Series of ankle injuries sideline softball players
X-ray courtesy of Sarah Huber
Kevin Campbell photographer
Left: Sarah Huber, junior, stands at the KHS softball field backstop watching the varsity softball team warm up before a game against Parkway Central Sept. 27. Huber suffered a career-ending ankle injury Aug. 30, 2011. She has undergone three surgeries on her ankle and has not been able to play since the injury occurred. Right: An x-ray of Huber’s ankle shows the loose screws that temporarily kept the broken tibia and fibula in place.
Emily Willis sports writer A little over a year ago, Sarah Huber was just another devoted athlete. She practiced every day, worked out in her free time and had the competitive spirit many athletes understand. Huber, junior, worked hard to obtain a starting position on the varsity softball team, but that all changed Aug. 30, 2011. She was playing just another game and was standing on third base with bases loaded, ready to run home as the batter stepped into the box. At the crack of the bat hitting the ball, she sprinted towards home. There was a force out at the plate, but Huber knew what to do. Like countless times before, she slid into home; however, this particular slide did not go as planned. As Huber hit the ground, her cleat stuck to the plate, and as she continued sliding, her foot dragged behind her. When she finally came to a halt, her foot had turned 90 degrees. According to Huber, there was not a sound except for her deafening screams. What followed was an eerie silence at Ches-
terfield Athletic Association. “I heard my ankle crack three times, and I knew it was going to be bad,” Huber said. “I remember the umpire asking, ‘What’s wrong?’ and everyone screaming, ‘Her foot!’” When she got to Children’s Hospital, the wait was three hours before the doctors were able to reset her foot into the right position. Eight hours after she arrived, she went into surgery where nine screws and a metal plate were drilled into her foot to keep the bones in place. Huber had broken her tibia and as well as her fibula. According to Amy Leatherberry, varsity coach, losing Huber as a starter on varsity changed the team on and off the field. “It was hard to lose her as a pitcher, but equally as hard to lose her as a person on the team because she was positive, loud and very much about picking everyone else up,” Leatherberry said. The first surgery on her foot was not her last. Now, more than a year later, she is still recovering. Last July, a screw came loose in her foot, and all the metal had to be removed. Recently, she has experienced severe inflam-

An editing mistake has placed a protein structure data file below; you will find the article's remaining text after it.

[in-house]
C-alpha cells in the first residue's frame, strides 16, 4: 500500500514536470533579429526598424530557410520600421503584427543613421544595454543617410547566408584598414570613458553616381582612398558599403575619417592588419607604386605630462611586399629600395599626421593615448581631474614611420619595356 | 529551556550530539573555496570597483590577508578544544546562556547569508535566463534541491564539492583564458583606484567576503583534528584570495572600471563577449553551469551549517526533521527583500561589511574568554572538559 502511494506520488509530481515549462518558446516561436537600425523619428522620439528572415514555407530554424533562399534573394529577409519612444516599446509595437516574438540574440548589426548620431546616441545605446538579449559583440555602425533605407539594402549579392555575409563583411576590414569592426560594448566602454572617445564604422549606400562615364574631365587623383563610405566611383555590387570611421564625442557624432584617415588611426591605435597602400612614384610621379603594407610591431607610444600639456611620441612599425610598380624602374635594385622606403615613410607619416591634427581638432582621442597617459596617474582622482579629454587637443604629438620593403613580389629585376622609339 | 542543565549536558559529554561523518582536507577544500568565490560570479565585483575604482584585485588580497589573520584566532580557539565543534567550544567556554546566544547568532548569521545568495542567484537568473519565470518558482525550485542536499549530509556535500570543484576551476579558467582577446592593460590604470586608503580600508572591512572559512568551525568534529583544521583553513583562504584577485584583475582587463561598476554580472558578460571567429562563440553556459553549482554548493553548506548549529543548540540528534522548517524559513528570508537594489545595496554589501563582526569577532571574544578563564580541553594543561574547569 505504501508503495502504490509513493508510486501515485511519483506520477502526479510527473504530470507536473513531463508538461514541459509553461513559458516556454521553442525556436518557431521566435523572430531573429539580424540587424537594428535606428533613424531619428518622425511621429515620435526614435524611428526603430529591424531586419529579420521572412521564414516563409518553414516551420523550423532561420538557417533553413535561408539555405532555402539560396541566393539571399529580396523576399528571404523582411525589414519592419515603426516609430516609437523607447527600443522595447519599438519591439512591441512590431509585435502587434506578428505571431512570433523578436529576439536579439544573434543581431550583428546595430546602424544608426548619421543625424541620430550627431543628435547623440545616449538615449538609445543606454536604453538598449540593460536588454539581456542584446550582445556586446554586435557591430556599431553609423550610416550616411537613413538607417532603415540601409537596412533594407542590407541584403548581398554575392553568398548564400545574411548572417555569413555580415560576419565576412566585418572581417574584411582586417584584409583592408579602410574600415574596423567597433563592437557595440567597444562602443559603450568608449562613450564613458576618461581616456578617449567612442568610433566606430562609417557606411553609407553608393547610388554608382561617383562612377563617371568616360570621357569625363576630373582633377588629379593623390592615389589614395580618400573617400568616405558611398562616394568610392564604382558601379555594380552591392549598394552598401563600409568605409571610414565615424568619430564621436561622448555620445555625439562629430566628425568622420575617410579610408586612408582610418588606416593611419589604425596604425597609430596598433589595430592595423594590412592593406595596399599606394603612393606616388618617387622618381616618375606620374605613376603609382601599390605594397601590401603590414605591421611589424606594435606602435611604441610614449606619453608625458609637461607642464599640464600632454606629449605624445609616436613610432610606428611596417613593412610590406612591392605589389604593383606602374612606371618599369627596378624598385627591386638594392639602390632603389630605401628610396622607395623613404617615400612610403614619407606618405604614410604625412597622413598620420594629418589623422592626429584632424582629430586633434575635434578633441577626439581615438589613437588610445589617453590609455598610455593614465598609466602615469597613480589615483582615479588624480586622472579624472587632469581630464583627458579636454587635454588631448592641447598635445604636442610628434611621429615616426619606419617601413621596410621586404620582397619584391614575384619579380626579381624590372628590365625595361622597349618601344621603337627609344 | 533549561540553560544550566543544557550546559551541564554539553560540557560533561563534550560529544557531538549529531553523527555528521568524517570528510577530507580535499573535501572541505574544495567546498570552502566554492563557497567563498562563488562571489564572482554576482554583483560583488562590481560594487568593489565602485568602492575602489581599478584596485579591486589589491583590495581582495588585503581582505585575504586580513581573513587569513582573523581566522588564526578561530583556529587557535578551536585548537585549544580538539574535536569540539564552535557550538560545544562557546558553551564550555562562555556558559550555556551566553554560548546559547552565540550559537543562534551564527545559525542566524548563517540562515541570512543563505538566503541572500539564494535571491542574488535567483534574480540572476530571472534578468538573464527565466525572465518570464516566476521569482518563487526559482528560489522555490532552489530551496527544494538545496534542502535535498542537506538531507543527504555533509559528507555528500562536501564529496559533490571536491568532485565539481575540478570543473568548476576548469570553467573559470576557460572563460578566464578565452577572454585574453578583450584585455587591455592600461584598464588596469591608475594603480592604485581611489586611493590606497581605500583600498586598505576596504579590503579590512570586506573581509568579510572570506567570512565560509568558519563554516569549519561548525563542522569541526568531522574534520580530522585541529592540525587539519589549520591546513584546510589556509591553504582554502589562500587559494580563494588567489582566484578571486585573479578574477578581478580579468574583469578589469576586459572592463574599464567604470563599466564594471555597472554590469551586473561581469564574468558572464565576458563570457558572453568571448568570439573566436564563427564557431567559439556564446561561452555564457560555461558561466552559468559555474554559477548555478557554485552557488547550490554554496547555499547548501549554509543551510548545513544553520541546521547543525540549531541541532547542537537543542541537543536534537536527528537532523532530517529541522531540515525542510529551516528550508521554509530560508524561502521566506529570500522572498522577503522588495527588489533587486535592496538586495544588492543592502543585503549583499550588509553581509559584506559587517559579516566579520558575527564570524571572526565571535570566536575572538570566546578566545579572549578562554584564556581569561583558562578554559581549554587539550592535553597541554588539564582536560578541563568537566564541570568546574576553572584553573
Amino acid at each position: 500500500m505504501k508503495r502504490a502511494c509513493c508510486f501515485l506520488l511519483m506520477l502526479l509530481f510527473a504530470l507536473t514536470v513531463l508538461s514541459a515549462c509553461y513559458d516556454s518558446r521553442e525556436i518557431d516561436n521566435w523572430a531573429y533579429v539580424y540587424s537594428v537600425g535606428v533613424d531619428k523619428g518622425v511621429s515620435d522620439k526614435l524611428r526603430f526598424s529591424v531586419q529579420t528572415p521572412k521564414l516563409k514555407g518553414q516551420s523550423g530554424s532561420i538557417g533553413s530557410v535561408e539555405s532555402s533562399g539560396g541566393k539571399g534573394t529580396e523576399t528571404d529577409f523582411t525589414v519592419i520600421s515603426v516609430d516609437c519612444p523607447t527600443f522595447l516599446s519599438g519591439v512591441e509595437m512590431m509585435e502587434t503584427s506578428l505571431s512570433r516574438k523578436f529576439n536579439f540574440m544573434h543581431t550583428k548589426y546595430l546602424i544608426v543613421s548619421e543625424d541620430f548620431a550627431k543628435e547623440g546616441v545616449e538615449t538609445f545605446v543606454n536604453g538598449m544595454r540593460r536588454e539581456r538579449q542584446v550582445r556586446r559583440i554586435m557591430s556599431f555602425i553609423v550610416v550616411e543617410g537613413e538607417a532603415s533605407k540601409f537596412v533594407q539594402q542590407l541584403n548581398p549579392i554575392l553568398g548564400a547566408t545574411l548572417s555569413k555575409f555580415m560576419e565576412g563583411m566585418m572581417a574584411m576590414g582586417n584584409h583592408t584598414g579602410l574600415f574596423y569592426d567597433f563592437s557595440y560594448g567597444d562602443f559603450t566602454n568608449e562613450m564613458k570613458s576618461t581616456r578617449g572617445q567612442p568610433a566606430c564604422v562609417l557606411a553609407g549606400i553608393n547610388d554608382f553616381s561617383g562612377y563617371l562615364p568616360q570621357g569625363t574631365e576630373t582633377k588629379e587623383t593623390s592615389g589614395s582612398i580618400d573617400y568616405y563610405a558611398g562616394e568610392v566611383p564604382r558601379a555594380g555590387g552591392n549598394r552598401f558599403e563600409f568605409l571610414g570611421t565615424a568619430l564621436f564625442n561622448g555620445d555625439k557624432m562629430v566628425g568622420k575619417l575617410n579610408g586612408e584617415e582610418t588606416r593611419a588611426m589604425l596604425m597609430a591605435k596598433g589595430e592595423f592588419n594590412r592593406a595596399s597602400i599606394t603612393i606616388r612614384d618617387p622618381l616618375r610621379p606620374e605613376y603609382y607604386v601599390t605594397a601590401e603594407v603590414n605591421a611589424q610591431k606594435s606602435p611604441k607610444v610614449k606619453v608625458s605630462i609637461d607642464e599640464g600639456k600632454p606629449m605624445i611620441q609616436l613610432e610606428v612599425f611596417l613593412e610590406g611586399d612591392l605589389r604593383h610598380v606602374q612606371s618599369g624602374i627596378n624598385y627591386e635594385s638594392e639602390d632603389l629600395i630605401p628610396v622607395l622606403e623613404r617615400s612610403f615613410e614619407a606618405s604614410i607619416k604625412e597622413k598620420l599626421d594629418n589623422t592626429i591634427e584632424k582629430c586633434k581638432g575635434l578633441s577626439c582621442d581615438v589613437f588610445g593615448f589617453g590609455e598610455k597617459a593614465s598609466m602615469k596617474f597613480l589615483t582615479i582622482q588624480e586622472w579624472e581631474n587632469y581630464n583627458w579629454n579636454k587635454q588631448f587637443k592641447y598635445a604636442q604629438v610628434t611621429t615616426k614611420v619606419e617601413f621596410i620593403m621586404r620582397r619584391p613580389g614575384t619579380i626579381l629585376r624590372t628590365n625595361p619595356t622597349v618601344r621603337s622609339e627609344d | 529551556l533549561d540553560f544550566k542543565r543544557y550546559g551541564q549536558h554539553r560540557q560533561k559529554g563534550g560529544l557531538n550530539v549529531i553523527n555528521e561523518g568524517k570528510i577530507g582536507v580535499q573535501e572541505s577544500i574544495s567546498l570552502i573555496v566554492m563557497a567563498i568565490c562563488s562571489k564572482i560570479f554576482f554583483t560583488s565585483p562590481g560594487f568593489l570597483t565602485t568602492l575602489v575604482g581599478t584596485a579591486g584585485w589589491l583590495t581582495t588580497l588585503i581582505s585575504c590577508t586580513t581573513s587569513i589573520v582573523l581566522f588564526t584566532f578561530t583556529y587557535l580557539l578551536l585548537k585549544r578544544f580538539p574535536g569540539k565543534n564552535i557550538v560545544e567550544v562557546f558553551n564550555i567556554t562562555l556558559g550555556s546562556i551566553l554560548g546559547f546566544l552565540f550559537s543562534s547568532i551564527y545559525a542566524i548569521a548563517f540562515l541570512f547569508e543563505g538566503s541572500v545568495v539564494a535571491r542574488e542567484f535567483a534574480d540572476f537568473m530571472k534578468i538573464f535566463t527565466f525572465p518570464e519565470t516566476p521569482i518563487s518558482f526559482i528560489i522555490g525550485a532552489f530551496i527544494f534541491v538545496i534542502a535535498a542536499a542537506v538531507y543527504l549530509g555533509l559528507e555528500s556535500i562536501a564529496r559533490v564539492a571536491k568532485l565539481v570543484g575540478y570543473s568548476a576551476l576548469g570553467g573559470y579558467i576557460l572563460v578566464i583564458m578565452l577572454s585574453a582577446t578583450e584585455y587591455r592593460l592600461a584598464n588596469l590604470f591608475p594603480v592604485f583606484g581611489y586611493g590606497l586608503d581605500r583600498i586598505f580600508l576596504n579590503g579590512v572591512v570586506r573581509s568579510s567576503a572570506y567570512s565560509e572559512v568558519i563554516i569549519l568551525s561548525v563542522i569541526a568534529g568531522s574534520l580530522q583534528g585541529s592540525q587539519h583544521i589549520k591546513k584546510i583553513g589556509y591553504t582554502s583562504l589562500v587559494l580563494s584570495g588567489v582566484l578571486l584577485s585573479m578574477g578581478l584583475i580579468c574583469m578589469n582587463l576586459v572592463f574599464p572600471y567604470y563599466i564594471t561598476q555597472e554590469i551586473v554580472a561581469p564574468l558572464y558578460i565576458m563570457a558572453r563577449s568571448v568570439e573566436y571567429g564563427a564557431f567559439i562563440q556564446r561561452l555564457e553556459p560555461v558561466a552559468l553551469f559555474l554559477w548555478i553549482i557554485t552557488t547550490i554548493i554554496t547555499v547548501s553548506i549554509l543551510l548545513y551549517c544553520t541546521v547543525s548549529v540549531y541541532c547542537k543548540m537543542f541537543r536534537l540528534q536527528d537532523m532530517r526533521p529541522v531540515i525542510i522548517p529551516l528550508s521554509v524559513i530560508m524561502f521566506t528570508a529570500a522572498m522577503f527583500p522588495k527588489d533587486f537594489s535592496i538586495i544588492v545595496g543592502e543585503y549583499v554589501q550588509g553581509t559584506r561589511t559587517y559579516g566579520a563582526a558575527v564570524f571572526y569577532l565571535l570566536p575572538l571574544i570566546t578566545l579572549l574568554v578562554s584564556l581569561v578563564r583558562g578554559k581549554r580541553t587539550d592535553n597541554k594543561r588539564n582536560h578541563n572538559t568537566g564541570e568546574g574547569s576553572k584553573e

mation where she broke her ankle, so she will have to get a cortisone injection, which is a steroid shot to reduce the inflammation. If that does not relieve the pain, she will most likely have to have another surgery, she said. She goes to rehab three times a week, every week, and has done so for the past year. Huber was not the only injured softball player. Maddy Hammett, junior, was hurt last season after getting hit in the ankle by a ball. She suffered a calcium buildup in her ankle that happened after her bones over-corrected themselves by sending too much calcium to her foot when trying to repair the damage of the bruise. “My toes were tingly, and I couldn’t rotate my ankle or foot,” Hammett said. This season alone, Hammett suffered a concussion that took her out for the first week of the season, and a deep tissue bruise in her knee that kept her from playing another week during the season. Hanna Branch, senior, also injured her ankle when she severely rolled it during her freshman year. “I was stealing second, and my ankle
rolled. My whole weight went on my outer foot. When I went to stand, it felt like a limp noodle,” Branch said. According to Branch, there are so many ankle injuries in softball due to the sliding the girls must do, and when not done properly, they get hurt. Huber, Hammett and Branch agree the worst part of being hurt is watching everyone else play while they have to sit on the bench. “Having to sit the games when I desperately wanted to play was unbearable,” Branch said. “Injuries make the team mature quicker,” Leatherberry said. “It forces them to see what could happen. It shows the girls how quickly they could lose something they previously took for granted.” According to Huber, she will never be able to play softball again. Her injury has shown her how often she took advantage of what she had everyday. “I look at all these athletes and I am extremely jealous,” Huber said. “My foot will never be the same again, and I had to give up something I loved.”